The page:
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Remixing the Customer Experience 
for a Digital World 
An interview with 
Transform to the power of digital 
Renée Gosline...
Renée Gosline 
Assistant Professor MIT Sloan School of Management 
A New Customer 
Experience for the 
Digital Generation ...
Renée Gosline 
of influence from the company to the 
consumers. But until CMOs realize that 
consumers co-create their bra...
A Customer Experience for the Digital GenerationSource: Nielsen, “The Digital Consumer”, February 2014; Business Insider,“...
Renée Gosline 
In a digital world, 
everyone has a voice 
and consumers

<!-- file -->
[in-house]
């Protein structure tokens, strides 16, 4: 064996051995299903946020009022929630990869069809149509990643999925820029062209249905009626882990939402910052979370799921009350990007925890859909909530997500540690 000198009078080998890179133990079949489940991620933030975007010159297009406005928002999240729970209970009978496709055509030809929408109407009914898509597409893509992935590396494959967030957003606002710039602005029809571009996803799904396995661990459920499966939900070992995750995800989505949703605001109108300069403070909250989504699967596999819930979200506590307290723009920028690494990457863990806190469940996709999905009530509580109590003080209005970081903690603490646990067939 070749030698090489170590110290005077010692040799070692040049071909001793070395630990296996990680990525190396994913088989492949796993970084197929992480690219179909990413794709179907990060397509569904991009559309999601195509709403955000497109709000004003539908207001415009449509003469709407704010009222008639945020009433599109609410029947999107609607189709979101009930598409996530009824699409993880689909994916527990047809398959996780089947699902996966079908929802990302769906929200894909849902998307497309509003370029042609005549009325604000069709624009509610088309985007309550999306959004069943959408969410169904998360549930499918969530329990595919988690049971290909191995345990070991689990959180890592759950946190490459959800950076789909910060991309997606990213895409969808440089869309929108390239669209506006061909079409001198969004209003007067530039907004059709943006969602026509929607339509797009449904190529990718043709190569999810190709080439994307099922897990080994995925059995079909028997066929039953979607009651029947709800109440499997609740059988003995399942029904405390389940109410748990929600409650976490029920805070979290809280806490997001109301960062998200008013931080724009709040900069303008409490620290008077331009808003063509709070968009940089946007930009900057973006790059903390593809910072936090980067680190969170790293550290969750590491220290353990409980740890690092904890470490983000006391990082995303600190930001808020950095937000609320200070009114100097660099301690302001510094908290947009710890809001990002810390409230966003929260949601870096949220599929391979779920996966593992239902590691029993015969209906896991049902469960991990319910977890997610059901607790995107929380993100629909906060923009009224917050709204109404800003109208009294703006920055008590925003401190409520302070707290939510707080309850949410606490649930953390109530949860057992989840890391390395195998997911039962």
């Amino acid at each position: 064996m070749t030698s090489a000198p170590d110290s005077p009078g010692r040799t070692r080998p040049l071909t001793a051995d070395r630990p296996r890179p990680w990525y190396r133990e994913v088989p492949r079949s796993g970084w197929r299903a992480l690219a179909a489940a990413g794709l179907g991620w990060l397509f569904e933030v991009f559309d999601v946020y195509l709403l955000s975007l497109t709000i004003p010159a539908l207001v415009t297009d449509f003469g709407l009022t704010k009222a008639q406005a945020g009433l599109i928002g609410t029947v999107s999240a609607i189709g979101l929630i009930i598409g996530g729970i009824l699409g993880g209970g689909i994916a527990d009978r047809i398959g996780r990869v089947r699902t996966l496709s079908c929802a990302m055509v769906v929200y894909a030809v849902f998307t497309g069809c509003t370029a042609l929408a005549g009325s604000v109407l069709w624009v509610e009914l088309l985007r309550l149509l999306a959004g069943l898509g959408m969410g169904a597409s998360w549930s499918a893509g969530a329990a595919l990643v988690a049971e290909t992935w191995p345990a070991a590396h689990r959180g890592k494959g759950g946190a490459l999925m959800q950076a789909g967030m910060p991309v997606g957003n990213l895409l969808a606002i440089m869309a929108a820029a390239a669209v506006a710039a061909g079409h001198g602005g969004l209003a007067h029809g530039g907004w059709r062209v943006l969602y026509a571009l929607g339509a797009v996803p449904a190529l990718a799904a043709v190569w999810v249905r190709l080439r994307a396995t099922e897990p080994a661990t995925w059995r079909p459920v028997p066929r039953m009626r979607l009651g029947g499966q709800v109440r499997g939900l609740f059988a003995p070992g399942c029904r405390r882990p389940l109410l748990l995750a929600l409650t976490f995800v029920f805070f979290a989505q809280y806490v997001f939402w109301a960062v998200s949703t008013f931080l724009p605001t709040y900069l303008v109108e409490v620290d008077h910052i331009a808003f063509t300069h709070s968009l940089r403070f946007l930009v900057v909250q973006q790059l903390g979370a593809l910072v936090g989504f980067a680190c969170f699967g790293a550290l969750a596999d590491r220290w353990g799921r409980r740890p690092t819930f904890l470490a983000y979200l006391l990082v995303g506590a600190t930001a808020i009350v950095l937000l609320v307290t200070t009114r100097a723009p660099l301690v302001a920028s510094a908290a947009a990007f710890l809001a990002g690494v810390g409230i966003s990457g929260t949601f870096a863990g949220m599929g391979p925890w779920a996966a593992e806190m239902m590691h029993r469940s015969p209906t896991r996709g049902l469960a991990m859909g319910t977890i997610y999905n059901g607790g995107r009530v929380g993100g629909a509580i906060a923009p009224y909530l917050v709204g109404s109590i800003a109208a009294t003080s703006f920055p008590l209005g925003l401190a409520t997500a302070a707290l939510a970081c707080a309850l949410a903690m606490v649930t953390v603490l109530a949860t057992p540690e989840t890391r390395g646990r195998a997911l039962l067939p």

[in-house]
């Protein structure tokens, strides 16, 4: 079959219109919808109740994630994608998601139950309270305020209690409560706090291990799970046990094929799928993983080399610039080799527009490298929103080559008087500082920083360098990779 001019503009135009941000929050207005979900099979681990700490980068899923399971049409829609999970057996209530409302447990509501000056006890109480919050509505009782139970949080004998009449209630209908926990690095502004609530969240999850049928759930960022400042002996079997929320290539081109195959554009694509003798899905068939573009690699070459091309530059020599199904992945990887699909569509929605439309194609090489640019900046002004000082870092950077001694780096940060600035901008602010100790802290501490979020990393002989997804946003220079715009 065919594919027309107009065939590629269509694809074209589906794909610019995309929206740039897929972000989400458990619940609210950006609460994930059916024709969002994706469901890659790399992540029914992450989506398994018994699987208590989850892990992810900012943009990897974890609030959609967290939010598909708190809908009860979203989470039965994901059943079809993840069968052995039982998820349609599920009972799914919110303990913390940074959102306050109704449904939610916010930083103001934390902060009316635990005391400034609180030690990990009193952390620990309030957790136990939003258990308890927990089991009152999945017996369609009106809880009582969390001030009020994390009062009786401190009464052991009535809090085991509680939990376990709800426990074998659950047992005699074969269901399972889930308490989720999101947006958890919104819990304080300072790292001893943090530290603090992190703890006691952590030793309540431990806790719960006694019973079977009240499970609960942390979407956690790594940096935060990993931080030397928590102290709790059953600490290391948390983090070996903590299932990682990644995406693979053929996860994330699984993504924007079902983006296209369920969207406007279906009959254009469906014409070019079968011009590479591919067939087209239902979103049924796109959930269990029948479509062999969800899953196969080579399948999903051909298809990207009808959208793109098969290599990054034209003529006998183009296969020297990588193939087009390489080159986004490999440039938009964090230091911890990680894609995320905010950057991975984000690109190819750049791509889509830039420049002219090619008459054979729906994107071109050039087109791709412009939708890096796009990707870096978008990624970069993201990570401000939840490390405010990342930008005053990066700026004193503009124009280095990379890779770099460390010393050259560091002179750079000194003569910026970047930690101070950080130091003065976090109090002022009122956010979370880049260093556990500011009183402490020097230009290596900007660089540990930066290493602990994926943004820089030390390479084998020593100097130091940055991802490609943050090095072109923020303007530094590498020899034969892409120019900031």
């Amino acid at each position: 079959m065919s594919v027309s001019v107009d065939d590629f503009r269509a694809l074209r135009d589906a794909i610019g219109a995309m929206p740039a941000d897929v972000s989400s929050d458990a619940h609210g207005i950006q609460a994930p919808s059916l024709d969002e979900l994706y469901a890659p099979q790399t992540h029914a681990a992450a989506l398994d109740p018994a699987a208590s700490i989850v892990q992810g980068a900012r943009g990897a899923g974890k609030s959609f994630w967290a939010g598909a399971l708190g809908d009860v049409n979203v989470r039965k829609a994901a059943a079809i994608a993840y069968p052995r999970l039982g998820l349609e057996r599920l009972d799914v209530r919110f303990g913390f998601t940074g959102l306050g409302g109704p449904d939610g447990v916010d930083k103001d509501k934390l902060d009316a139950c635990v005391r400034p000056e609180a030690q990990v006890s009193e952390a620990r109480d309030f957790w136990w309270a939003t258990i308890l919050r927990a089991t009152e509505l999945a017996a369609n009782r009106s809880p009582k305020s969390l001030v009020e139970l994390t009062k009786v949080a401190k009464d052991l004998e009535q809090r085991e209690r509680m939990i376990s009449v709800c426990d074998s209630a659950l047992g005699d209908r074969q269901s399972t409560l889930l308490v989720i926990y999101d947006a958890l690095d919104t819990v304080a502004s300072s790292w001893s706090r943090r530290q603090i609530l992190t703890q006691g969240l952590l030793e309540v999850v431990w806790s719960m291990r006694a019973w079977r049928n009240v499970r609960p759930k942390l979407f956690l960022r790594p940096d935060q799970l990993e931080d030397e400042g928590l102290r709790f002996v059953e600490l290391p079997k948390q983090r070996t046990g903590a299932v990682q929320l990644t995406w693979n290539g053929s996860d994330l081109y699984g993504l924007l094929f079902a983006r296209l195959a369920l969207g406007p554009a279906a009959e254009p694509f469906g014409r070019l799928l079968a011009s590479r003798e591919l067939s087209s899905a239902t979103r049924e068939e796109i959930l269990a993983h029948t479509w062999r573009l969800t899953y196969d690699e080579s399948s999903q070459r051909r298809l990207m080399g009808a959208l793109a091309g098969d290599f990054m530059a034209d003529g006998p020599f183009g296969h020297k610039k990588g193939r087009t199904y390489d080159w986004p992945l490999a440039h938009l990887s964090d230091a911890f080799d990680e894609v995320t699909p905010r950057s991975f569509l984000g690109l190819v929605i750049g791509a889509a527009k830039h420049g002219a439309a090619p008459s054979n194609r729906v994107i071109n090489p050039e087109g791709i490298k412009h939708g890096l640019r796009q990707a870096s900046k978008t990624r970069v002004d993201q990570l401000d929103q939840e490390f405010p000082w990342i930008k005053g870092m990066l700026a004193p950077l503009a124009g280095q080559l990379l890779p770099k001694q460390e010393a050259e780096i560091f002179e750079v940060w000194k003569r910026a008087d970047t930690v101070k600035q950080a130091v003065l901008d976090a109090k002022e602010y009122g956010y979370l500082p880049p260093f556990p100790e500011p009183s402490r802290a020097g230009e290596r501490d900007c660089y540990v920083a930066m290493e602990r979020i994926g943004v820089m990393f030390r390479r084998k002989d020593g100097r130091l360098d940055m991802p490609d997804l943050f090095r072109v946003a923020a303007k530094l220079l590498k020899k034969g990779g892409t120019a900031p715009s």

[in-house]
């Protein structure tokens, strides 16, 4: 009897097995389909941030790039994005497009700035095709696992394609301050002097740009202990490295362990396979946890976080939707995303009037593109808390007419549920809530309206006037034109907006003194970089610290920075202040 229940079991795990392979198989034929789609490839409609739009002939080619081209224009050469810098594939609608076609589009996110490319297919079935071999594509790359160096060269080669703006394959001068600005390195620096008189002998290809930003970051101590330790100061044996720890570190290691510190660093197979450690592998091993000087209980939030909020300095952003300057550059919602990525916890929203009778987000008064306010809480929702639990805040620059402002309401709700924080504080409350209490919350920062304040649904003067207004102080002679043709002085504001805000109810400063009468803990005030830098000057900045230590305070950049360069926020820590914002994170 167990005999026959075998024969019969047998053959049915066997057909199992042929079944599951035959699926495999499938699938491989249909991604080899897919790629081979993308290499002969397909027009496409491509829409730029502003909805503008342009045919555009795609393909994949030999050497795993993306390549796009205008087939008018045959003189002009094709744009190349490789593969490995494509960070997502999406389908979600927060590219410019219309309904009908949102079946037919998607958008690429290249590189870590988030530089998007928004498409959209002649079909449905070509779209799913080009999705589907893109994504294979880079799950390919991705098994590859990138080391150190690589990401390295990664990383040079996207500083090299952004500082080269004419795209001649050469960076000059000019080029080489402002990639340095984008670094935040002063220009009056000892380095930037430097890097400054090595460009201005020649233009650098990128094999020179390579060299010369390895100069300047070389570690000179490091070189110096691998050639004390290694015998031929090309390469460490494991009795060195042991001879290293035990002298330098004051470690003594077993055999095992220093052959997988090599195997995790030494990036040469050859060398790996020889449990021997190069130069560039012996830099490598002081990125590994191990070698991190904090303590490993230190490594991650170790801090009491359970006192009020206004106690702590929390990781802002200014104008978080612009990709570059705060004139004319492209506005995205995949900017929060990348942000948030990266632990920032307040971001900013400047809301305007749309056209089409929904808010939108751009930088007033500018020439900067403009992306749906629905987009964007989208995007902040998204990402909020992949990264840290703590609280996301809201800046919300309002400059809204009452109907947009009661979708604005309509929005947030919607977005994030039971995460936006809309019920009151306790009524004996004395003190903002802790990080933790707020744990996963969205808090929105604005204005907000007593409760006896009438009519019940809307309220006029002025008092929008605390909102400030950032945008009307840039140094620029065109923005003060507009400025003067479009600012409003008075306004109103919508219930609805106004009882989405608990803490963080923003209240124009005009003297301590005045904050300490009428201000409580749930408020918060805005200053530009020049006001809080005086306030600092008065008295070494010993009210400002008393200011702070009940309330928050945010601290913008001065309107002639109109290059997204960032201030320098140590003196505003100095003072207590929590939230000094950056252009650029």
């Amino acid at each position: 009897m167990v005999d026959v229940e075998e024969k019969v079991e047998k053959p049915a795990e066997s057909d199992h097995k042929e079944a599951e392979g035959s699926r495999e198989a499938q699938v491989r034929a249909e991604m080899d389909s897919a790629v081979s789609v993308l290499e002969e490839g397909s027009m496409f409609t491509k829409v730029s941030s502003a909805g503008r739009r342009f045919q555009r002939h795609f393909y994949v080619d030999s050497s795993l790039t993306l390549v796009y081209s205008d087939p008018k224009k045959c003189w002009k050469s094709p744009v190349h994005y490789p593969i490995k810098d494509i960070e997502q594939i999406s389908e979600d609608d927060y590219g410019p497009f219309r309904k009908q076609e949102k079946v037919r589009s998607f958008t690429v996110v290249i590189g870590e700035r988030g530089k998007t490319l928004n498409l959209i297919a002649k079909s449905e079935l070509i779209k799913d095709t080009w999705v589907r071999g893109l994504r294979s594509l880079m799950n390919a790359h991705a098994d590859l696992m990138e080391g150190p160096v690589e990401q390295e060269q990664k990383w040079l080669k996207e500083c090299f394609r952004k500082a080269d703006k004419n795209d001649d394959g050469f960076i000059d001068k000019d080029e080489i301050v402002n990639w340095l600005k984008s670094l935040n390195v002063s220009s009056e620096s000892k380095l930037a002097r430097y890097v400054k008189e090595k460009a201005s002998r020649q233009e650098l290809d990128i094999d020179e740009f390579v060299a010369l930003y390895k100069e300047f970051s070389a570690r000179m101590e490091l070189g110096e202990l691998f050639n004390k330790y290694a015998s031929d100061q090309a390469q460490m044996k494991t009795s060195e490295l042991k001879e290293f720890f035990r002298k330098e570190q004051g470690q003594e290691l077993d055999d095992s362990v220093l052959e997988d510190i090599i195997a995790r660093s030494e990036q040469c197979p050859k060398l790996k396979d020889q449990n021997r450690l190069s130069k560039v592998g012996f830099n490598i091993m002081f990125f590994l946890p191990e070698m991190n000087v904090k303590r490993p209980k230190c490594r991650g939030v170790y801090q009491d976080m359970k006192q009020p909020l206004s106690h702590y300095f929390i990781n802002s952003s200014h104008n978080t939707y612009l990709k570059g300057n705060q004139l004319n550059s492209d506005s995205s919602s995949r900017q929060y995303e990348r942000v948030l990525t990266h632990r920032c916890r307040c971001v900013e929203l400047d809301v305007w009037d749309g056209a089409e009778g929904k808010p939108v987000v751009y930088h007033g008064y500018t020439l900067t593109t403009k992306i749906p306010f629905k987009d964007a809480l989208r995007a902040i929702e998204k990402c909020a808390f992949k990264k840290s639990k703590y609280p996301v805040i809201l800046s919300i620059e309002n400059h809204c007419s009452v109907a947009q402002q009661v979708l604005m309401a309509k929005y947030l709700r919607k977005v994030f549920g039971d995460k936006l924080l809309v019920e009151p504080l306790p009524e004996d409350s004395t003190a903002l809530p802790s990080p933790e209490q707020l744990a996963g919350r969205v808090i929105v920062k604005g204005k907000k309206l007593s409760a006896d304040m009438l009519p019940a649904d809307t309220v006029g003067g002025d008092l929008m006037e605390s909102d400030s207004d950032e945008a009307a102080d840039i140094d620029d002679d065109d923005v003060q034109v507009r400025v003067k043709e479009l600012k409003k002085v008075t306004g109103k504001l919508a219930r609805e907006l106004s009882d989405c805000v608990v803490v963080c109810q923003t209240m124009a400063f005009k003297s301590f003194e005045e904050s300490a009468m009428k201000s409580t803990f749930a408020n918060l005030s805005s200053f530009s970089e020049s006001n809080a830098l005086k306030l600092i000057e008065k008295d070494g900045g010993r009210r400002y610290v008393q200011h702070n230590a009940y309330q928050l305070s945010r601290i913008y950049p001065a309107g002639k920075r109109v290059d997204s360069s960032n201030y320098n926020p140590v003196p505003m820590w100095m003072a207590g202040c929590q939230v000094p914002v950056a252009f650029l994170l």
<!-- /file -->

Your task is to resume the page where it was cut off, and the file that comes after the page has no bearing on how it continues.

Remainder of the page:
influence each other’s 
judgments. 
Personalizati...
Right now, we do 
not really have good 
examples of co-creation 
between brands and 
consumers. 
Renée Gosline 
The Digita...
Rightshore® is a trademark belonging to Capgemini 
Capgemini Consulting is the global strategy and transformation 
consult...
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Digital Leadership: An interview with Renée Gosline

Digital Leadership: An interview with Renée Gosline,Assistant Professor MIT Sloan School of Management to understand the impact of technological shifts on customer experience and how organizations can connect with customers in a digital world.

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Digital Leadership: An interview with Renée Gosline

  1. 1. Remixing the Customer Experience for a Digital World An interview with Transform to the power of digital Renée Gosline Assistant Professor MIT Sloan School of Management